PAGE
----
Applied Underwriters’ and its subsidiary California Insurance Company lost its request for a Writ of Mandate. It asked California’s First District Court of Appeal for review of two orders issued by the San Mateo Superior Court in the CIC conservation.
All three Appellate justices concurred and signed the order. They did not think they needed a hearing.
Applied Underwriters filed the petition in October alleging that the lower court, which agreed to CDI’s conservation, committed legal error and abused its discretion. Applied Underwriters’ maintained that the lower court failed to hold a “full hearing” on its application to vacate the conservation order before rejecting it. The San Mateo Superior court refused to vacate after hearing the motion.
Applied Underwriters’ is known for its scorched earth litigation practices.
Applied argued in the petition that the initial basis for the conservation order no longer exists. The Department sought and received court approval to take over the carrier when Applied Underwriters attempted an end-run around the Commissioner’s authority by moving to merge California Insurance Company into a new New Mexico corporation without obtaining CDI’s consent. Applied argues that the Department actually consented either directly or by implication to the merger when it failed to voice an objection to the scheme while it was monitoring a hearing in New Mexico.
San Mateo Judge George Miram found the argument lacking and refused to lift the conservation order. “The Conservation Order simply ensures that Respondents do not again attempt to take CIC and its assets out of California without adequate protection of policyholders and the public,” he noted. So too, the First District in rejecting the petition.
The carrier also asked the appeals court to review Judge Miram’s order allowing the Conservation and Liquidation Office to file – which it already has – a proposed rehabilitation plan and to allow public comment on the proposals therein. Applied argued that the rehabilitation plan order “constitutes an abuse of discretion warranting writ of review because it afforded carte blanche to the Commissioner regarding his proposed third-party notice.”
Here too, the Court of Appeal rejected the proposal without comment.
The fight to keep the CLO’s proposed rehabilitation plan out of the public realm is moot at this point. The conservator filed its plan with the San Mateo Court last month, and its proposed terms – all 180 pages of them – are already public.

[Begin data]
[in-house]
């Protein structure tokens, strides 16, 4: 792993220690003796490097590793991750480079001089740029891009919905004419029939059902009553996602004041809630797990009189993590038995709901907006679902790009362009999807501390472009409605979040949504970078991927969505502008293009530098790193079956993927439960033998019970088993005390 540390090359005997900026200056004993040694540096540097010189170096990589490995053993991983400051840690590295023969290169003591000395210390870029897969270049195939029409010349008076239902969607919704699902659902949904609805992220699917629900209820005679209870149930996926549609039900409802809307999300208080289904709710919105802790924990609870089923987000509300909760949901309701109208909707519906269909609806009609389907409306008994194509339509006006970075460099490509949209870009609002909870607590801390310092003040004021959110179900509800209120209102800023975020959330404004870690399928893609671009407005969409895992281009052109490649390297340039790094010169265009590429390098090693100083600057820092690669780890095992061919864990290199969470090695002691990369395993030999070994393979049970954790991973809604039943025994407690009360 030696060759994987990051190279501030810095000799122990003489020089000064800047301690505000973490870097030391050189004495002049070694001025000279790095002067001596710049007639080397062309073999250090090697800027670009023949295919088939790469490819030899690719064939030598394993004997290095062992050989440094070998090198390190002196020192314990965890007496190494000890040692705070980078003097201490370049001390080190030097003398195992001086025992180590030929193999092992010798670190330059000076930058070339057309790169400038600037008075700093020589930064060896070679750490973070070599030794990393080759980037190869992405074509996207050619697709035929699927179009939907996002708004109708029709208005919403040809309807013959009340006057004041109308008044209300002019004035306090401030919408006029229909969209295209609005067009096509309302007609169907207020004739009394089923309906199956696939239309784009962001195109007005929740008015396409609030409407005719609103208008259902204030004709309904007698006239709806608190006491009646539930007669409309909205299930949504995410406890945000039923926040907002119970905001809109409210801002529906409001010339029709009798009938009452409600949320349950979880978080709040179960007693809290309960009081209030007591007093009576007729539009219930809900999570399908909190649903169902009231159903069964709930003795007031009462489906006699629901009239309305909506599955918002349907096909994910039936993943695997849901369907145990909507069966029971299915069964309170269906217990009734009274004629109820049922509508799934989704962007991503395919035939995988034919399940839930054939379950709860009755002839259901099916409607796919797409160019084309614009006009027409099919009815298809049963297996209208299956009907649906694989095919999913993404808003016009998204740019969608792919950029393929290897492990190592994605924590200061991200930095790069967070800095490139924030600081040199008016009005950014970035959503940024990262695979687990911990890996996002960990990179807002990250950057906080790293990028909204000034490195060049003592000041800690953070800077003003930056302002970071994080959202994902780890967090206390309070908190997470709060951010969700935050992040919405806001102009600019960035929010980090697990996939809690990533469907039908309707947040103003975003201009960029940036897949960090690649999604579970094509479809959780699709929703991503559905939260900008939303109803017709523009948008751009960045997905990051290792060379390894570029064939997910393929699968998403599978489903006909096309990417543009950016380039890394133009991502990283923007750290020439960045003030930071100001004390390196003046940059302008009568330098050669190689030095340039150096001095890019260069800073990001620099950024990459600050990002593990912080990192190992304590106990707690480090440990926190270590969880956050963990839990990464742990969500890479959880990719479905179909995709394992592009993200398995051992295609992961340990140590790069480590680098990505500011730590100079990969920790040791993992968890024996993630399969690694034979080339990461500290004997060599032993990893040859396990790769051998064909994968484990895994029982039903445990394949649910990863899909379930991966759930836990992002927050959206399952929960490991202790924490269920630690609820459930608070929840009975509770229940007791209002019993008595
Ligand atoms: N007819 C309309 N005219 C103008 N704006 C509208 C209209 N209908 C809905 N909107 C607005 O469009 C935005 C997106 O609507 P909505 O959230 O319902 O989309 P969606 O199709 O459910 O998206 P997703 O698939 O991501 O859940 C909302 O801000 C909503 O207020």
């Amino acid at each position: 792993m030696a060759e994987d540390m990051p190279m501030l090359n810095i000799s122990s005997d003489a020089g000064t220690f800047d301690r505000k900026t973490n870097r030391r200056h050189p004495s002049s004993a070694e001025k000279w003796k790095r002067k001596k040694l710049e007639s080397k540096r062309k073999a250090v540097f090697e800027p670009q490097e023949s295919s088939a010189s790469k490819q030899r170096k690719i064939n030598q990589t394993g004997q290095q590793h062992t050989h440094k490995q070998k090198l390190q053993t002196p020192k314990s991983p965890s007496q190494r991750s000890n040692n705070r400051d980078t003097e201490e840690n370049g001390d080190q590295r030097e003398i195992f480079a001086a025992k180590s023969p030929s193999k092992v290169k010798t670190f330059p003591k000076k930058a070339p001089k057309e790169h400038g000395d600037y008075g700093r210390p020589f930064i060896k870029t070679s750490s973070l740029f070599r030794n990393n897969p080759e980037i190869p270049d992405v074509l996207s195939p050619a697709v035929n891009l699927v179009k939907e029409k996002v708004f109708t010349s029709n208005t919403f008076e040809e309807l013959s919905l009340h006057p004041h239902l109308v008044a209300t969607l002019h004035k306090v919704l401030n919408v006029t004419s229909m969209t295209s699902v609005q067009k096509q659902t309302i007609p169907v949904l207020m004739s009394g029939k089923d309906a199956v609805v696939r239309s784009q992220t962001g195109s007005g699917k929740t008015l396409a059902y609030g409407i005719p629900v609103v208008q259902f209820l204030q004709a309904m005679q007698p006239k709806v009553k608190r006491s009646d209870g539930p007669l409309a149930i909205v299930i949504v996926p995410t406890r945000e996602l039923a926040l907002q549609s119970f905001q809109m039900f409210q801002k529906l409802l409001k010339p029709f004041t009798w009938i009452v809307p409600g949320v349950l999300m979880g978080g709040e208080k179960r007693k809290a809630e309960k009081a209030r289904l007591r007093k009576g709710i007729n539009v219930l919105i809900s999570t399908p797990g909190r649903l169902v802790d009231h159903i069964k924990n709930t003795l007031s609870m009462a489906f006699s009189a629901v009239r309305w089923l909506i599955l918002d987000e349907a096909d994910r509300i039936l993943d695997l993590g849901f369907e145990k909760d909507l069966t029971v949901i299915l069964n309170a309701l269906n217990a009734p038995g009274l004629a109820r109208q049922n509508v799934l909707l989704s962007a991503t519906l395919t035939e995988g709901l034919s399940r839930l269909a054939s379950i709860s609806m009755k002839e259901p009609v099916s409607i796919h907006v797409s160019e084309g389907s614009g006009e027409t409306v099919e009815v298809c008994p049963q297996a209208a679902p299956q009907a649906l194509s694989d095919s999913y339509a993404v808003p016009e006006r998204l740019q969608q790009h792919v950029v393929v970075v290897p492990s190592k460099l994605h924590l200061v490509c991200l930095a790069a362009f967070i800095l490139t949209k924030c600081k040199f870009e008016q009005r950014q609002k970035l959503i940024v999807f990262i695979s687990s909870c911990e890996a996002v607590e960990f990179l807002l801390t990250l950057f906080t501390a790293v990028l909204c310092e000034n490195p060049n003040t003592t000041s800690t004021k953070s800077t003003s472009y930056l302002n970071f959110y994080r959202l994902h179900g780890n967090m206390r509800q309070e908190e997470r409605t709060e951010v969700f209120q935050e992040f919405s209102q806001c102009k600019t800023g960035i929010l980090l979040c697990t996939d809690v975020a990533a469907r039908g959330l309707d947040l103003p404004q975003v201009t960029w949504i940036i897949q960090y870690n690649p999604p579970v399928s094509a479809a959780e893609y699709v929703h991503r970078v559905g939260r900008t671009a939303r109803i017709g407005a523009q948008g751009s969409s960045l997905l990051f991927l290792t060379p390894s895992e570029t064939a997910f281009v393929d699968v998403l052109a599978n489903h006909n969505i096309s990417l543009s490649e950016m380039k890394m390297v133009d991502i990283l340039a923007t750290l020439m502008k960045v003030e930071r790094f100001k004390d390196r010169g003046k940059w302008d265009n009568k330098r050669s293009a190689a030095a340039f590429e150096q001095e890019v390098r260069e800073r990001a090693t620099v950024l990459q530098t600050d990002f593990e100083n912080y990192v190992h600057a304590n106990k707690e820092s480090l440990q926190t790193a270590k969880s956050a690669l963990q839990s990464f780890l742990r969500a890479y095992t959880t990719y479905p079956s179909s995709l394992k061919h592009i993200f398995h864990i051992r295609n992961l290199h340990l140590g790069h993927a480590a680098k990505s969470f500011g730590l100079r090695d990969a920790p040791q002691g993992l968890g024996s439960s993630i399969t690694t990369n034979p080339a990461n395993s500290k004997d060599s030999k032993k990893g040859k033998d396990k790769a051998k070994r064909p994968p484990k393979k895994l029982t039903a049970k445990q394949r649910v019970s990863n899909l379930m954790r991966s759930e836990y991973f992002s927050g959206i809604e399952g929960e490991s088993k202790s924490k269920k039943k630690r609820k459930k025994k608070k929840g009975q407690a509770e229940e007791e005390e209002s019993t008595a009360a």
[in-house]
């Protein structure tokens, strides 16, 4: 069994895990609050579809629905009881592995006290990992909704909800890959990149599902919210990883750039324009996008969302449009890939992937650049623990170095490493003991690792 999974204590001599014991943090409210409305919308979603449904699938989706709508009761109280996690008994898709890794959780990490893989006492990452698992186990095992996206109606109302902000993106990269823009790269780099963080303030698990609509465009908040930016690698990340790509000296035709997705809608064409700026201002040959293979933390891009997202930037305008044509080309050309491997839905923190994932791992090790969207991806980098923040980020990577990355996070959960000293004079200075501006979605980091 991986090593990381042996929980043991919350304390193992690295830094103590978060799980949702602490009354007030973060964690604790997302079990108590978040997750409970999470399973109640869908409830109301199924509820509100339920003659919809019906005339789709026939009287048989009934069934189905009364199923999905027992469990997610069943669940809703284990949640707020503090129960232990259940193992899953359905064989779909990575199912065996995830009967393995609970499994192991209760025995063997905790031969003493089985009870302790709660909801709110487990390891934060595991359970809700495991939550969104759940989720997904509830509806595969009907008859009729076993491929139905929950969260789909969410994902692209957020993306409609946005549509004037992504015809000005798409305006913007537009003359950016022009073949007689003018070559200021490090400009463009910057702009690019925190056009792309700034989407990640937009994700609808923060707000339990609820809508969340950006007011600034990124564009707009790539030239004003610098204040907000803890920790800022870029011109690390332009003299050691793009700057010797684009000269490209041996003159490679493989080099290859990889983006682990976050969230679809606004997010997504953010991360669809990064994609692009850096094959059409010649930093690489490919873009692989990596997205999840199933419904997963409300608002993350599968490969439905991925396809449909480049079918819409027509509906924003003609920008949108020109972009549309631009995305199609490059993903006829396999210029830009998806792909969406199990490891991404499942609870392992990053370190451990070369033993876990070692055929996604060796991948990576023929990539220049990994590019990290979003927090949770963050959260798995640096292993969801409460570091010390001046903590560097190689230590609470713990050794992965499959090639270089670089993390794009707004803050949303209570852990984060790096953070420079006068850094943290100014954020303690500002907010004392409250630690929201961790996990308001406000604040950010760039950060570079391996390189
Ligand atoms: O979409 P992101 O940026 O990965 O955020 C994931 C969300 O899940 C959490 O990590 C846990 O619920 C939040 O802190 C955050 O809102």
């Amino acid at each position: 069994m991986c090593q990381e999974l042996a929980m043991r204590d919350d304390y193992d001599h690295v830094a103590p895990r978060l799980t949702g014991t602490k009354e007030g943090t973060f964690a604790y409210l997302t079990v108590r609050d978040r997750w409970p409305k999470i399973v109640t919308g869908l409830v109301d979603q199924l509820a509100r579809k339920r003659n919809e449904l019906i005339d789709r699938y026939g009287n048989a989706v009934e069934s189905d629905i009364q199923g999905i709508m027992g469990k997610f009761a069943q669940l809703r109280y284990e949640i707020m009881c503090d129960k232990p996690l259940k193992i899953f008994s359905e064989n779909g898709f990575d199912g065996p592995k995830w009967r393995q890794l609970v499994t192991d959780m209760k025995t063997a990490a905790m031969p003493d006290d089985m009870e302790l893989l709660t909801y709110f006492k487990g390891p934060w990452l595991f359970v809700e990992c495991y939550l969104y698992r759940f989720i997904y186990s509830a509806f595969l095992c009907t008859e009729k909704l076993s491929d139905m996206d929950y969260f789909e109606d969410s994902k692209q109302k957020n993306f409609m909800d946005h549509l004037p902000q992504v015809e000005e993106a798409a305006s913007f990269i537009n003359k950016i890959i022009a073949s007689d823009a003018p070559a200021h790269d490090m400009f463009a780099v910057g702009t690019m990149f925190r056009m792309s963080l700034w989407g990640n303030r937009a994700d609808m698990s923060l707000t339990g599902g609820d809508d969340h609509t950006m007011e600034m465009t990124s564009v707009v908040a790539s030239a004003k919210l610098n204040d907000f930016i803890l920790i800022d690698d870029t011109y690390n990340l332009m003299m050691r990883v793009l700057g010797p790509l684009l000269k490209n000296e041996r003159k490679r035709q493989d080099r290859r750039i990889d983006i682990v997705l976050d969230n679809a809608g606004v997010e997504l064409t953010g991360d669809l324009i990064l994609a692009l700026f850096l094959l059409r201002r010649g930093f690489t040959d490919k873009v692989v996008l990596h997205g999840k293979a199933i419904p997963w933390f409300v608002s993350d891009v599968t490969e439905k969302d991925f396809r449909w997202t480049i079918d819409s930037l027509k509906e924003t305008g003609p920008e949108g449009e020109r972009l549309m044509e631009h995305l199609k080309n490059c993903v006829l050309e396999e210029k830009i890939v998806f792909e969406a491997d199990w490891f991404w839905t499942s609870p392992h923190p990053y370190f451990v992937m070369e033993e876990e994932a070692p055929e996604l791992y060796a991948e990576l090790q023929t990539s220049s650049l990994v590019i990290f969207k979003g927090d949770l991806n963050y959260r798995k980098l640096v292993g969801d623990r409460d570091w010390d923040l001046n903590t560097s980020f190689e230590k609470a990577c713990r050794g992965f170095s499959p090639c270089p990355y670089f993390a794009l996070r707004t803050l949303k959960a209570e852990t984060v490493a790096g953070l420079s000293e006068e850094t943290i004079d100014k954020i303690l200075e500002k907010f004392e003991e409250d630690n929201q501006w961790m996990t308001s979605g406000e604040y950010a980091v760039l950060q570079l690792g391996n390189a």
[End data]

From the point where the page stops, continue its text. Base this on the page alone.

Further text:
The proposal calls for the sale of CIC’s portfolio to another carrier. It proposes a litigation resolution process that gives policyholders three options for resolving disputes with Applied – including going to court.
At the end of the process, CIC will be required to surrender its California certificate of authority and exit the state. The filing documents numerous abuses by Applied against California employers and the Department itself and makes clear that the Department has had its fill of the company’s shenanigans.
Non-parties have until January 4 to file comments with the court in support or opposition to the rehabilitation plan. A formal hearing on the rehabilitation plan is scheduled for March 4, 2021.
Fined In Illinois
Applied Underwriters’ latest defeat in a California courtroom is not the only legal setback the carrier suffered recently. The Illinois Department of Insurance just issued a $250,000 fine against Applied Underwriters and its Continental Indemnity Company for “selling unapproved workers’ comp policies to small businesses.” Sound familiar?
The dust-up in Illinois is over the use of an unfiled and unapproved side agreement to the workers’ comp program it was selling small employers in that state. The side agreements in question are the reinsurance participation agreements (RPAs) issued by Applied Underwriters Captive Risk Assurance.
A market conduct exam revealed that AUCRA had issued 253 RPAs to Illinois insureds, and none were ever filed with the Illinois Director. The Department found that the way Applied packaged the RPAs with the guaranteed cost policy issued by Continental “mislead policyholders into assuming all of the risk, effectively insuring themselves. It resulted in policyholders paying more for the reinsurance part of the package than for the workers’ comp policy itself.”
To settle this and other violations discovered as part of the exam, Applied Underwriters agreed to pay a $253,000 fine. IDOI says that Applied is no longer selling the illegal program in Illinois and has agreed to file any new insurance products and rates with the Department as required by Illinois law.